Navigate the Valsartan Recall

The valsartan recall will continue to raise questions about how to switch to a different ARB or an ACE inhibitor.

The recalled products may have been contaminated with the probable carcinogen N-nitrosodimethylamine (NDMA) for as long as 4 years...possibly because of changes in how valsartan was made.

Reassure patients that cancer risk is very low. You can point out that FDA estimates 8,000 patients would need to take the recalled valsartan 320 mg daily for 4 years to possibly lead to one additional lifetime diagnosis of cancer.

But don't be surprised if valsartan falls out of favor...especially with shortages and rising prices for the products that are NOT recalled.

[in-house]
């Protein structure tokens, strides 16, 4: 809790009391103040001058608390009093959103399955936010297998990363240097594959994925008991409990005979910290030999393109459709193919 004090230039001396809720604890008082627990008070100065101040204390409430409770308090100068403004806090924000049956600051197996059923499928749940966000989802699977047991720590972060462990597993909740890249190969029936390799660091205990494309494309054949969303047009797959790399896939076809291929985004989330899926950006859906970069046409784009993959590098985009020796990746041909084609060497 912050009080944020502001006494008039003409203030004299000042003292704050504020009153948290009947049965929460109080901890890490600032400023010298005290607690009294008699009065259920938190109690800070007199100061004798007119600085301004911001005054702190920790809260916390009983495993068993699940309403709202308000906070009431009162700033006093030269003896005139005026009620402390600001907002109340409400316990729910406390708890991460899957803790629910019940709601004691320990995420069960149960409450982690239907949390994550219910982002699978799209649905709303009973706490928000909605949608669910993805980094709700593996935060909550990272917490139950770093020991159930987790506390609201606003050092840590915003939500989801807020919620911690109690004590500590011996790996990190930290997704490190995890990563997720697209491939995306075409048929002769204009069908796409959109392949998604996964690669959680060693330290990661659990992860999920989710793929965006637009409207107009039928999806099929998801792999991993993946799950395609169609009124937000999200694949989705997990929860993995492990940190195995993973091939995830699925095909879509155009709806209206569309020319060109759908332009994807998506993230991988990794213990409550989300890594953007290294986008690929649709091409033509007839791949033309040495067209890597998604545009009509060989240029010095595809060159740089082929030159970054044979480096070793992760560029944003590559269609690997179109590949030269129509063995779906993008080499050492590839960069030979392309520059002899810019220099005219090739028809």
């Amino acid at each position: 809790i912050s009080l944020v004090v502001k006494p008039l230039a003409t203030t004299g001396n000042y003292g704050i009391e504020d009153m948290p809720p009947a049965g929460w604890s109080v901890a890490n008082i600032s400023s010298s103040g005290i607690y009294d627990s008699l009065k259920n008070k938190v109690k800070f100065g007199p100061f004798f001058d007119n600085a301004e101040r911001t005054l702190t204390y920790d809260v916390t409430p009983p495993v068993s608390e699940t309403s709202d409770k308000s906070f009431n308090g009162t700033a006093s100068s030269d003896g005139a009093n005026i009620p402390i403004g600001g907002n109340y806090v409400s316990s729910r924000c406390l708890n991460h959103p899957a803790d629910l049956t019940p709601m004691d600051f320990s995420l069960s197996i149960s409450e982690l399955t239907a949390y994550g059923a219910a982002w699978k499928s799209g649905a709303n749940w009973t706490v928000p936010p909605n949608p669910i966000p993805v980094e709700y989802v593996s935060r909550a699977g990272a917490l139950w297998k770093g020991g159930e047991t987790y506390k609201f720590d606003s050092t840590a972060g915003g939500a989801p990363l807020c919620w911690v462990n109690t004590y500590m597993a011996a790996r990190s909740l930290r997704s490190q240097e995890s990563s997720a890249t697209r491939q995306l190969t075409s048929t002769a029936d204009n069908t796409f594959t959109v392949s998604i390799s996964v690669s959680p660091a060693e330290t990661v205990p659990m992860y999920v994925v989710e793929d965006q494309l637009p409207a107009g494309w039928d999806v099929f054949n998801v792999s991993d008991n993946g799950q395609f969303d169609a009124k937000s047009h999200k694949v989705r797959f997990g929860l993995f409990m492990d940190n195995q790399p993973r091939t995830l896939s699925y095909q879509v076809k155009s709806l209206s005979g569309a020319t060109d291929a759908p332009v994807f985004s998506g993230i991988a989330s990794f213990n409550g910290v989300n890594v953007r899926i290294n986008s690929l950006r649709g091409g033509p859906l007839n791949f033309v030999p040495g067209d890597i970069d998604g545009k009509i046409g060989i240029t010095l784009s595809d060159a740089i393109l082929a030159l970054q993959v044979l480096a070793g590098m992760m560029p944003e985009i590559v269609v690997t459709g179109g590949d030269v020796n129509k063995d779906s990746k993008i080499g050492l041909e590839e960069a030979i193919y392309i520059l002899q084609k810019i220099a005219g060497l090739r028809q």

Help patients switch to or start an alternate med if needed.

Recommend switching most patients to a generic, low-cost ARB. For example, suggest switching valsartan 80 mg/day to losartan 50 mg/day...or valsartan 160 mg/day to losartan 100 mg/day. Losartan costs under $10/mo.

Also consider an ACEI. For example, lisinopril 20 mg/day lowers BP about the same as valsartan 160 mg/day...and can cost less than $4/mo.

But stick with an ARB for patients who can't tolerate an ACEI due to cough or mild angioedema.

Advise patients to monitor BP more closely if they switch meds.

Use our chart, Comparison of Angiotensin Receptor Blockers, to help with switches based on indication, cost, etc...and our charts, ARB Dose Comparison and ACEI Dose Comparison, for antihypertensive conversions.

Key References

  • www.fda.gov/Drugs/DrugSafety/ucm613916.htm
  • www.epa.gov/sites/production/files/2017-10/documents/ndma_fact_sheet_update_9-15-17_508.pdf
  • Mayo Clin Proc 2016;91(1):51-60
Pharmacist's Letter. Sep 2018, No. 340901

Medication pricing by Elsevier, accessed Aug 2018



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